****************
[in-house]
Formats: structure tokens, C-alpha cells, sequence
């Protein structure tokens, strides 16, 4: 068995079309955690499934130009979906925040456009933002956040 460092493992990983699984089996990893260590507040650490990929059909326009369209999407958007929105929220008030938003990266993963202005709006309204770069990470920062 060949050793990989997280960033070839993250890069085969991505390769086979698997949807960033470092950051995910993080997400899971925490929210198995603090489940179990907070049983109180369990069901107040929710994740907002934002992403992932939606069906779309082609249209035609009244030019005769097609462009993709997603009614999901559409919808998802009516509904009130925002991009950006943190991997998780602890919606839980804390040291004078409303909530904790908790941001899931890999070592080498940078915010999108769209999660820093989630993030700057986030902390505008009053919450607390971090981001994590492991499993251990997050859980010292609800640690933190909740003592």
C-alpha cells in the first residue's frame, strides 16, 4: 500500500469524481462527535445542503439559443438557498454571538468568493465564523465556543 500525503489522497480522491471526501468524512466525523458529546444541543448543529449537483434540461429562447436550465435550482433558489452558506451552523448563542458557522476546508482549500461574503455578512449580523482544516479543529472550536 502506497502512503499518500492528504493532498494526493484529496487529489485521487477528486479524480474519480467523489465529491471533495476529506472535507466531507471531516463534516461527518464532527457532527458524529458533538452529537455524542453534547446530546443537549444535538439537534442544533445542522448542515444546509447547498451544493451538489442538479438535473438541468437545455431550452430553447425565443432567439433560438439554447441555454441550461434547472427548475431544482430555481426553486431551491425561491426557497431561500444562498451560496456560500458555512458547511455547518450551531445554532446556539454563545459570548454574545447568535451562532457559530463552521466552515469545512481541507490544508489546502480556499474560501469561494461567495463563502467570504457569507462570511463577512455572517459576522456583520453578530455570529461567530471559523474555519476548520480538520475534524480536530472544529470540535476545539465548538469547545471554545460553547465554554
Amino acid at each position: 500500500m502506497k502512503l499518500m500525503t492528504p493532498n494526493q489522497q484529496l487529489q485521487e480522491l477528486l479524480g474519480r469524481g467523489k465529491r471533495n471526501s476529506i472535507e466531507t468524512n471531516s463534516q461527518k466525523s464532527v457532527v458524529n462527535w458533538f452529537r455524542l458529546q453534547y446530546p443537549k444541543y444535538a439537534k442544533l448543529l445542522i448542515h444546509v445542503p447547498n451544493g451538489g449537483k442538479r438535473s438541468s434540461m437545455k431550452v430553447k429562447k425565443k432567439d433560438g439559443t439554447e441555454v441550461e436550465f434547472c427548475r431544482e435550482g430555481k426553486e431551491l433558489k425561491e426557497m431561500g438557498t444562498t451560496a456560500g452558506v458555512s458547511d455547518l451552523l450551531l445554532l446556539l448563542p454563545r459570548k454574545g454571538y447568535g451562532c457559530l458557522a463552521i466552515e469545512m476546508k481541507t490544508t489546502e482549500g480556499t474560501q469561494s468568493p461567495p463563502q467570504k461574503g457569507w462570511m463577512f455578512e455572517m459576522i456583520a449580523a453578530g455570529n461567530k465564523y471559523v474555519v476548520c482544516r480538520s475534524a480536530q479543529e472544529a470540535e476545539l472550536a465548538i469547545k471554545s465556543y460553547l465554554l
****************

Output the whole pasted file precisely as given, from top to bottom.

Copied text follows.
[in-house]
Formats: structure tokens, C-alpha cells, sequence
């Protein structure tokens, strides 16, 4: 068995079309955690499934130009979906925040456009933002956040 460092493992990983699984089996990893260590507040650490990929059909326009369209999407958007929105929220008030938003990266993963202005709006309204770069990470920062 060949050793990989997280960033070839993250890069085969991505390769086979698997949807960033470092950051995910993080997400899971925490929210198995603090489940179990907070049983109180369990069901107040929710994740907002934002992403992932939606069906779309082609249209035609009244030019005769097609462009993709997603009614999901559409919808998802009516509904009130925002991009950006943190991997998780602890919606839980804390040291004078409303909530904790908790941001899931890999070592080498940078915010999108769209999660820093989630993030700057986030902390505008009053919450607390971090981001994590492991499993251990997050859980010292609800640690933190909740003592």
C-alpha cells in the first residue's frame, strides 16, 4: 500500500469524481462527535445542503439559443438557498454571538468568493465564523465556543 500525503489522497480522491471526501468524512466525523458529546444541543448543529449537483434540461429562447436550465435550482433558489452558506451552523448563542458557522476546508482549500461574503455578512449580523482544516479543529472550536 502506497502512503499518500492528504493532498494526493484529496487529489485521487477528486479524480474519480467523489465529491471533495476529506472535507466531507471531516463534516461527518464532527457532527458524529458533538452529537455524542453534547446530546443537549444535538439537534442544533445542522448542515444546509447547498451544493451538489442538479438535473438541468437545455431550452430553447425565443432567439433560438439554447441555454441550461434547472427548475431544482430555481426553486431551491425561491426557497431561500444562498451560496456560500458555512458547511455547518450551531445554532446556539454563545459570548454574545447568535451562532457559530463552521466552515469545512481541507490544508489546502480556499474560501469561494461567495463563502467570504457569507462570511463577512455572517459576522456583520453578530455570529461567530471559523474555519476548520480538520475534524480536530472544529470540535476545539465548538469547545471554545460553547465554554
Amino acid at each position: 500500500m502506497k502512503l499518500m500525503t492528504p493532498n494526493q489522497q484529496l487529489q485521487e480522491l477528486l479524480g474519480r469524481g467523489k465529491r471533495n471526501s476529506i472535507e466531507t468524512n471531516s463534516q461527518k466525523s464532527v457532527v458524529n462527535w458533538f452529537r455524542l458529546q453534547y446530546p443537549k444541543y444535538a439537534k442544533l448543529l445542522i448542515h444546509v445542503p447547498n451544493g451538489g449537483k442538479r438535473s438541468s434540461m437545455k431550452v430553447k429562447k425565443k432567439d433560438g439559443t439554447e441555454v441550461e436550465f434547472c427548475r431544482e435550482g430555481k426553486e431551491l433558489k425561491e426557497m431561500g438557498t444562498t451560496a456560500g452558506v458555512s458547511d455547518l451552523l450551531l445554532l446556539l448563542p454563545r459570548k454574545g454571538y447568535g451562532c457559530l458557522a463552521i466552515e469545512m476546508k481541507t490544508t489546502e482549500g480556499t474560501q469561494s468568493p461567495p463563502q467570504k461574503g457569507w462570511m463577512f455578512e455572517m459576522i456583520a449580523a453578530g455570529n461567530k465564523y471559523v474555519v476548520c482544516r480538520s475534524a480536530q479543529e472544529a470540535e476545539l472550536a465548538i469547545k471554545s465556543y460553547l465554554l